Will you come and live with me? How could I ask a woman from a stationary world into the whirlwind of high-tech mobility?
In her homeland of Thailand, my mother’s name meant orange, the color, not the fruit, the vivid darkened orange of priests’ robes. It was her name that first attracted my father. He was a soldier from Fayette County, Pennsylvania, during the Viet Nam war, and to him orange was a winter treat in the doldrums of coal country, his father a coal miner who’d lost his joy for life in the death of his first wife, his livelihood in the death of coal, and his first and third sons to black lung from working in the mines. Gavin Thomas, my father, was the second son, tall, frail, with a Beatles mop and Buddy Holly glasses. He had been too thin and weak of upper body to work in the mines, and had been too undisciplined to go to college. In 1971, his draft number was two, and to avoid the draft into the infantry and go to Viet Nam, he enlisted in the Air Force, his recruiter promising an assignment back in Pennsylvania.
Halfway into his third year of enlistment, my father received orders to go to Thailand, orders that put him on an air base that routinely bombed North Viet Nam and Laos. His mutual glee and dread gave him an odd sense of euphoria and depression. He thought about fleeing the country at times, hijacking a plane to Sweden, or running a car up into Manitoba. But one thing kept calling him to Thailand—his camera. He had become a photographer, a good photographer, and had placed several of his photo shots in national publications. He kept the camera around his neck almost from waking to sleeping.
When he landed, an F-105 Thunderchief had come in hot beside his plane, having taken enemy fire and jettisoned its bombs over unknown tropical foliage on the Viet side of the border. A trio of F-4s loaded and ready for launching stood waiting for his plane to clear. But all Gavin could see were the forests rising beyond Ubon Air Base.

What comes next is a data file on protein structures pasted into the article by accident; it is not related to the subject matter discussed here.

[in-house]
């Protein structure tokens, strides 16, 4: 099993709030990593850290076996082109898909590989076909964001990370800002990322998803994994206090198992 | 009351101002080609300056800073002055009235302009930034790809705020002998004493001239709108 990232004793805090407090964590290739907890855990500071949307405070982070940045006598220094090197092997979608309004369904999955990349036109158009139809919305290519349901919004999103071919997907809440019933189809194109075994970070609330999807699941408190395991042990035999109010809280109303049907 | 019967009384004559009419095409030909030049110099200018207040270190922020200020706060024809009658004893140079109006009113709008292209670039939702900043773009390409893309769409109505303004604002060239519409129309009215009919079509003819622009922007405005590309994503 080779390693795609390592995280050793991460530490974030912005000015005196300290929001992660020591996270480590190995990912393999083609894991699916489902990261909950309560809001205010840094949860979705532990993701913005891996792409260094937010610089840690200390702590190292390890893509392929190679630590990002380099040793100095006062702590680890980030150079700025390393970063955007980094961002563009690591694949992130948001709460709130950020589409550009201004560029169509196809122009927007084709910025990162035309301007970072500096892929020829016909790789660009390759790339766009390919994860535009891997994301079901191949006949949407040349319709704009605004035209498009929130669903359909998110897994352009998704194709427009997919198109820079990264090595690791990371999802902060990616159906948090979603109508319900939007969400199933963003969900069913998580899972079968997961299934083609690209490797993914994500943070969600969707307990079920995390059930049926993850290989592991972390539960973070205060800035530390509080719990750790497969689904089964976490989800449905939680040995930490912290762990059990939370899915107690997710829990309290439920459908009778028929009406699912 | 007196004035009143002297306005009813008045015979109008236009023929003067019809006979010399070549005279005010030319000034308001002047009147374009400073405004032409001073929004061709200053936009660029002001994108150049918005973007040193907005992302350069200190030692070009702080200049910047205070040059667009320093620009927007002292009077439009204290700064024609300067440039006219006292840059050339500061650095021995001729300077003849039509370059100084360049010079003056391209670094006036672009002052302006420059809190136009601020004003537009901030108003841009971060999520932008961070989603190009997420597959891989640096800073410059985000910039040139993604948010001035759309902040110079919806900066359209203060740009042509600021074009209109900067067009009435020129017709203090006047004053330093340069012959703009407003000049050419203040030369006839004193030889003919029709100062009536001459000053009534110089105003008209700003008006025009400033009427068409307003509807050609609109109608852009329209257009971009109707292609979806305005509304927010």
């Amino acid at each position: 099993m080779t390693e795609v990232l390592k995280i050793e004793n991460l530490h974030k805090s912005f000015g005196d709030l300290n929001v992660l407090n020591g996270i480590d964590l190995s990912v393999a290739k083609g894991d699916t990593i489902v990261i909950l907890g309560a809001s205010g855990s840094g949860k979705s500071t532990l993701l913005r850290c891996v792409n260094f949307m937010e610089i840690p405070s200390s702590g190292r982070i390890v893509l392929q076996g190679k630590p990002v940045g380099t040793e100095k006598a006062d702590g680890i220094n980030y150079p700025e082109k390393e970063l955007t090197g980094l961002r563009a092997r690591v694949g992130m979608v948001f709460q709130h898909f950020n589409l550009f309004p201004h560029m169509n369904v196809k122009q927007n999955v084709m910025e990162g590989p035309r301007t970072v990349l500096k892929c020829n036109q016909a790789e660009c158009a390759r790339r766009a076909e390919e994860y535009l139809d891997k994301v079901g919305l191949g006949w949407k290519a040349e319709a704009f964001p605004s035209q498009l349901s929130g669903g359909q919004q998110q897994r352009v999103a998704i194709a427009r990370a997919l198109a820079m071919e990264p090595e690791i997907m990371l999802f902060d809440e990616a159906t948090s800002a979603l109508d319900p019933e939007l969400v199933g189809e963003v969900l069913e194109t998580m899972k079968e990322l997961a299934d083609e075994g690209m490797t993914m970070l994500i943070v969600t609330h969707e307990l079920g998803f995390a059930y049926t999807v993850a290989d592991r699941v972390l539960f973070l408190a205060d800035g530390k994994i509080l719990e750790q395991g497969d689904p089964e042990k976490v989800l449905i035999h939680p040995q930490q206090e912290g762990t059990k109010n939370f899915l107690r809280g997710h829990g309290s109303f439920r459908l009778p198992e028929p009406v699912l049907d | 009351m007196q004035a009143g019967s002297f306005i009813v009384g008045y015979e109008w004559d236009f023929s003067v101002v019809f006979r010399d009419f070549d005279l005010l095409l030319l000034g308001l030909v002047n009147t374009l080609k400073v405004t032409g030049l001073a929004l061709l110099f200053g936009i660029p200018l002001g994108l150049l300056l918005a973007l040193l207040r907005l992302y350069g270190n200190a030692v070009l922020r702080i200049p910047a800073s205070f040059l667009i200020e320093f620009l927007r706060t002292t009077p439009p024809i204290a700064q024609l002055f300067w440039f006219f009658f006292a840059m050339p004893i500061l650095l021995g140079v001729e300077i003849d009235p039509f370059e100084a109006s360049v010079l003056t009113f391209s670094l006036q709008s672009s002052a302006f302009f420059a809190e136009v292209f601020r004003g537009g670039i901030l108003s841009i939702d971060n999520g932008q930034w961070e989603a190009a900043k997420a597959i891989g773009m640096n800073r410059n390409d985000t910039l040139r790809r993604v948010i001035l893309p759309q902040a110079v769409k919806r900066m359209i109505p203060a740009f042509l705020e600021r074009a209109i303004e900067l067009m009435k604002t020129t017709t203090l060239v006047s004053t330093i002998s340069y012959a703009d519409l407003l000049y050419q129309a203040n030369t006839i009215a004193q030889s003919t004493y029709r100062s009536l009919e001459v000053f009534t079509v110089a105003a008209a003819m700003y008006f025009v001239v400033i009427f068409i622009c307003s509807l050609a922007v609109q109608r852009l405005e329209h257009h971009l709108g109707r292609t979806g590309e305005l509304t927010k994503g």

He saw Som. She was wearing an orange dress the day he met her, a common hooker who would be his first sexual experience, and a woman who realized at first that this soldier boy was her ticket out of Thailand, out of prostitution, if only she could be both mother and lover to him.
Som came from the village of Pathum. She was eight years older than my father. She had a unique expression of both a smile and a grimace, as if happiness was confused with pain, or perhaps pain infused in happiness. It seemed appropriate. She had endured the loss of her father and mother to the Viet Cong, lost her first husband to a motorcycle accident, her lone child from her first marriage to pneumonia. When Gavin would take her to Khong Chiam to where the Mun River joins the Mekong River, where the innocent blue water of the Mun churns with the brown water of the Mekong, she told Gavin he was the Mun bringing happiness into her life, and she the Mekong.
On the Mekong at Dong Na Tham, he had her hide behind the flowers, the waterfalls, have her bright pink dress the sole tint as fog stripped all the other colors from the river and the quays. She became monogamous that day, she would tell me often as I grew up, a not too subtle lesson to corral my teenage desires.